When the Ringing Scheme began over 100 years ago, the primary aim was to find out more about birds’ movements; attaching a uniquely coded metal ring to a bird’s leg allows the individual to be identified if encountered at a later date, revealing the distance, direction and duration of travel. This technique also permits the calculation of ‘vital’ rates (survival and productivity), the key role of ringing in 21st Century conservation.
Originally, survival was calculated using dead recoveries reported by members of the public, which works well for large birds that tend to die in obvious places, such as Barn Owls, but less well for smaller birds and those living in remote areas. Fortunately, analytical developments have enabled a shift of focus, and survival rates are increasingly calculated using recaptures of live birds by ringers. However, this method does have some limitations:
- Catching (or recapturing) adults of some larger species, such as waders, wildfowl, gulls, herons and raptors, may require specialist techniques, although some (particularly herons and raptors) can more easily be ringed as chicks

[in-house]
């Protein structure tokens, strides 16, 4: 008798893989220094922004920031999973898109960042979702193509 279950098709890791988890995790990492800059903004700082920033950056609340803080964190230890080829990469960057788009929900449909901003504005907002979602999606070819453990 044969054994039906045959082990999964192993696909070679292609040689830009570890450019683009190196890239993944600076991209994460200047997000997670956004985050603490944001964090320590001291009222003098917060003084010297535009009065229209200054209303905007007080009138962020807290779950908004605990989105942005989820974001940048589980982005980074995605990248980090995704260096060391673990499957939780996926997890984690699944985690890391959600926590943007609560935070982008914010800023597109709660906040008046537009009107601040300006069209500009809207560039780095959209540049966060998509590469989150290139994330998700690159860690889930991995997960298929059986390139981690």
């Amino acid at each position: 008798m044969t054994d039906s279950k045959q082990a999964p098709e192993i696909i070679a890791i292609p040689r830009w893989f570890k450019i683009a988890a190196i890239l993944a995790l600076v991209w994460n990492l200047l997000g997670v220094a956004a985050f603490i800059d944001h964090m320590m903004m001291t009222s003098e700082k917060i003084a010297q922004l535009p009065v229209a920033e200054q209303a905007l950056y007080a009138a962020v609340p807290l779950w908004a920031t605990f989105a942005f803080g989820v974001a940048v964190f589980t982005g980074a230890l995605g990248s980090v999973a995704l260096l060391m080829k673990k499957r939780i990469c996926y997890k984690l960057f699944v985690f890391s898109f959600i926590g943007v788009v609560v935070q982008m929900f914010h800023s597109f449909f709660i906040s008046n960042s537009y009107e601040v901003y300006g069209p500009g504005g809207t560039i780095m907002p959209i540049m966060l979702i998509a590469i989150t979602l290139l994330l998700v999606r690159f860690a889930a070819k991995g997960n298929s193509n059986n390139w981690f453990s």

- Some species, such as House Sparrow and Starling, are extremely wary, so the chance of recapturing a bird once a ring has been fitted is quite low
Both of these issues can be overcome by colour-marking. Using one of a variety of marks, such as lightweight plastic rings, leg flags, neck collars or wing tags, the identity of an individual bird can be established remotely, without the need for recapture. Individual colour rings can be fitted in unique combinations but increasingly engraved rings are used, bearing a sequence of numbers and/or letters, as used on neck collars, wing tags and leg flags. Identical marks may be used in different locations (possibly in different countries for migratory birds, although we try hard to avoid duplication), so a metal ring is always fitted and remains the primary way to confirm identification.
Whatever the technique, colour-marking does require the observer to get a good view of the mark, so it is particularly suited to birds with long legs (colour rings and leg flags on herons and waders) or long necks (neck collars on geese) and to long-winged soaring species (wing tags on raptors). It is also well suited to open habitats (e.g. mudflats) or those where the birds can be viewed at close quarters (e.g. gardens). Therefore smaller birds that frequent dense habitats are rarely colour-marked, although there may be exceptions if marked birds are being identified at the nest or a feeder using cameras.